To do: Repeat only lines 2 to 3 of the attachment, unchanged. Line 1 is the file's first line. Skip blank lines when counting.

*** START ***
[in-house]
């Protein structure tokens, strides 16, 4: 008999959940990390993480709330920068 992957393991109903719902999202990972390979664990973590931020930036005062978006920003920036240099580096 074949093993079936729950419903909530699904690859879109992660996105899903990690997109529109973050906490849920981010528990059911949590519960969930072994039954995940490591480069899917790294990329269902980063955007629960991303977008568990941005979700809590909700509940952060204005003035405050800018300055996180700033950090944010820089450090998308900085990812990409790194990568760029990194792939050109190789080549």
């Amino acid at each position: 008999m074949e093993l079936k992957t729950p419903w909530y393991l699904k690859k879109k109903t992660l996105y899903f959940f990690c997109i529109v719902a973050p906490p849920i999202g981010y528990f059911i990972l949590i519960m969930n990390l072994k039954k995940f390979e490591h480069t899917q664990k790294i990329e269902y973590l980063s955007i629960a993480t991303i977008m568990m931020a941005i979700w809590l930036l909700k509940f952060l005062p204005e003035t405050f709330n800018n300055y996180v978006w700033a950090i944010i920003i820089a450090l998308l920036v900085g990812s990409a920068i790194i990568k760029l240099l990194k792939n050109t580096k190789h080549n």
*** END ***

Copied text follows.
């Protein structure tokens, strides 16, 4: 008999959940990390993480709330920068 992957393991109903719902999202990972390979664990973590931020930036005062978006920003920036240099580096 074949093993079936729950419903909530699904690859879109992660996105899903990690997109529109973050906490849920981010528990059911949590519960969930072994039954995940490591480069899917790294990329269902980063955007629960991303977008568990941005979700809590909700509940952060204005003035405050800018300055996180700033950090944010820089450090998308900085990812990409790194990568760029990194792939050109190789080549």
């Amino acid at each position: 008999m074949e093993l079936k992957t729950p419903w909530y393991l699904k690859k879109k109903t992660l996105y899903f959940f990690c997109i529109v719902a973050p906490p849920i999202g981010y528990f059911i990972l949590i519960m969930n990390l072994k039954k995940f390979e490591h480069t899917q664990k790294i990329e269902y973590l980063s955007i629960a993480t991303i977008m568990m931020a941005i979700w809590l930036l909700k509940f952060l005062p204005e003035t405050f709330n800018n300055y996180v978006w700033a950090i944010i920003i820089a450090l998308l920036v900085g990812s990409a920068i790194i990568k760029l240099l990194k792939n050109t580096k190789h080549n």